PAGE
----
That’s how Swansboro resident Russell K. Bond Sr. recalls his service in the wake of the attack on Pearl Harbor. Bond, then 19 years old, joined the armed services in the footsteps of his seven brothers and blazing the trail for a ninth Bond brother to serve his country.

Born in Fond du Lac, Wisc., Bond had a love for radios and becoming a radio operator aboard B-24s seemed natural.

Little did Bond know while training in Boise, Idaho, that he would soon fly 40 total missions in the European Theater before returning home.

Most of 1944 was spent in English airfields flying bomb runs over Germany and occupied France.

Bond flew seven heavy bombardment missions before being assigned to fly top secret missions with a group assembled by the Office of Strategic Services, later to be known as the CIA.

Bond’s top-secret missions were flown with the group known as the Carpetbaggers, an exclusive part of the armed services, flying missions alone and only under the cover of darkness.

“I flew 33 missions with the Carpetbaggers,” Bond recalled. “I was a radio operator on the plane, which next to the pilot was the most important position on the plane. I remember on one mission as we were returning to Harrington but still over France, a German Ju 88 fighter lined up alongside our left wing. I could see the pilot’s eyes, he was that close. We thought he was going to shoot us down but suddenly he peeled off and disappeared. I’ll never forget that.”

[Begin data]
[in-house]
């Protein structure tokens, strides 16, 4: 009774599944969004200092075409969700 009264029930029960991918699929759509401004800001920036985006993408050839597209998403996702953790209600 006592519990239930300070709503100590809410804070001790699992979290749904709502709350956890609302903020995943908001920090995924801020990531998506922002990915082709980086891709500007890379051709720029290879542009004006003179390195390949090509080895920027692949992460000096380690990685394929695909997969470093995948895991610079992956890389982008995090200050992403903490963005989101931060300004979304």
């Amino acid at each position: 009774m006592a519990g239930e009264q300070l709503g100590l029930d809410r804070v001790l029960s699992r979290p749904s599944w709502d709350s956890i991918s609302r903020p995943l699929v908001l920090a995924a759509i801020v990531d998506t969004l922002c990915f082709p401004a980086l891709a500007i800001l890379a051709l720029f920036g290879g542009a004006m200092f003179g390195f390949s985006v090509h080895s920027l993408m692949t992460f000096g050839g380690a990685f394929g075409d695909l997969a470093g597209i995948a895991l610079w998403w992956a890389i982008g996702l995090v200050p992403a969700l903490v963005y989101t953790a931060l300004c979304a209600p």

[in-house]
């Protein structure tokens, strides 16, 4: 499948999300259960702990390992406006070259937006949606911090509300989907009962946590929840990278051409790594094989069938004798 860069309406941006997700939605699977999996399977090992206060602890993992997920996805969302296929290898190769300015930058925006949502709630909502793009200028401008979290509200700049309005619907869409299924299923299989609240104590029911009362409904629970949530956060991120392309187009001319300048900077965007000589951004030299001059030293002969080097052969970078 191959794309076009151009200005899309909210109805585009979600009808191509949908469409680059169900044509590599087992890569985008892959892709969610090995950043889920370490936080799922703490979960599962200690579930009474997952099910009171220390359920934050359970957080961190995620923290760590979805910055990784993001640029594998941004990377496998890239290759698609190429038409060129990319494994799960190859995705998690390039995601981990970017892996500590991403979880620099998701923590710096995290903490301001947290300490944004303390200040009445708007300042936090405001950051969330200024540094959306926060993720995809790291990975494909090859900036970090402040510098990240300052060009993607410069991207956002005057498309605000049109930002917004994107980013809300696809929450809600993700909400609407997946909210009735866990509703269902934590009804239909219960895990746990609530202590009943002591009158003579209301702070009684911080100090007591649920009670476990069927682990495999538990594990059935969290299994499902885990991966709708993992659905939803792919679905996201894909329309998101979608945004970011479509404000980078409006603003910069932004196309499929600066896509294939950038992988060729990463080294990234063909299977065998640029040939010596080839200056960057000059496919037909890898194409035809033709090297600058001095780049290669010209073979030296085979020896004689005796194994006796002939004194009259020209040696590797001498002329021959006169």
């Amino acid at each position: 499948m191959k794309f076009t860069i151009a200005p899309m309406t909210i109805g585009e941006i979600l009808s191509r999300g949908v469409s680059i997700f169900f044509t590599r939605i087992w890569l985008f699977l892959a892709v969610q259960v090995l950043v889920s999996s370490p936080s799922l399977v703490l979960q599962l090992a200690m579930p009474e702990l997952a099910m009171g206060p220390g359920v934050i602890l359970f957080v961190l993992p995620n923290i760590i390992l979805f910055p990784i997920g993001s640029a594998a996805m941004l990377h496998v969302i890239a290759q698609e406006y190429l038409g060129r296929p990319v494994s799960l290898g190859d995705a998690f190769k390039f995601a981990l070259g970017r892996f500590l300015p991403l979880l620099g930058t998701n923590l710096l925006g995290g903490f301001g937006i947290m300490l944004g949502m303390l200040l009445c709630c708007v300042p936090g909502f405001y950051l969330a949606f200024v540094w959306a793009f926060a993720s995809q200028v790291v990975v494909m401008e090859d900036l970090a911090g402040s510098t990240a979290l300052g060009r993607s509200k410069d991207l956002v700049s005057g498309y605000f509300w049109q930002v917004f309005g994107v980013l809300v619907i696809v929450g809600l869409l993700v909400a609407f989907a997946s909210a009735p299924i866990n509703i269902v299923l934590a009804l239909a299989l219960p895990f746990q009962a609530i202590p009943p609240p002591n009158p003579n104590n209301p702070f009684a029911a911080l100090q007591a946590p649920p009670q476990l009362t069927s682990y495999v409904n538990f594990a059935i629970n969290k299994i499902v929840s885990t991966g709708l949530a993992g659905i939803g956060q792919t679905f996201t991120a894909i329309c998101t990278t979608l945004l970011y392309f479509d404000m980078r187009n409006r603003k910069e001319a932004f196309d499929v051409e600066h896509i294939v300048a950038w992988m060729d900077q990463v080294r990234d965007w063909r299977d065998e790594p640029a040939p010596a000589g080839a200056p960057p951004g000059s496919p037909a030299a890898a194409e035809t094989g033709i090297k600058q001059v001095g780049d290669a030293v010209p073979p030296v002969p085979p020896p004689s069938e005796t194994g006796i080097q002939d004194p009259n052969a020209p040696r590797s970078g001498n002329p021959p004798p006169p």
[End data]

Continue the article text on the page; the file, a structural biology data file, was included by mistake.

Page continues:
The men who served as Carpetbaggers were not allowed to talk about their missions for nearly four decades because of how highly classified they were.

Most of the missions Bond flew were not allowed to be shared upon his safe return home, but he remembers them still.

“The entire channel was covered with ships,” Bond recalled, of a mission flown over the English Channel on June 6, 1944 (D-Day). “We could have walked home.”

Miraculously all nine Bond brothers returned from the war safely, not before their mother placed nine stars representing each son in uniform, into the front window of their home.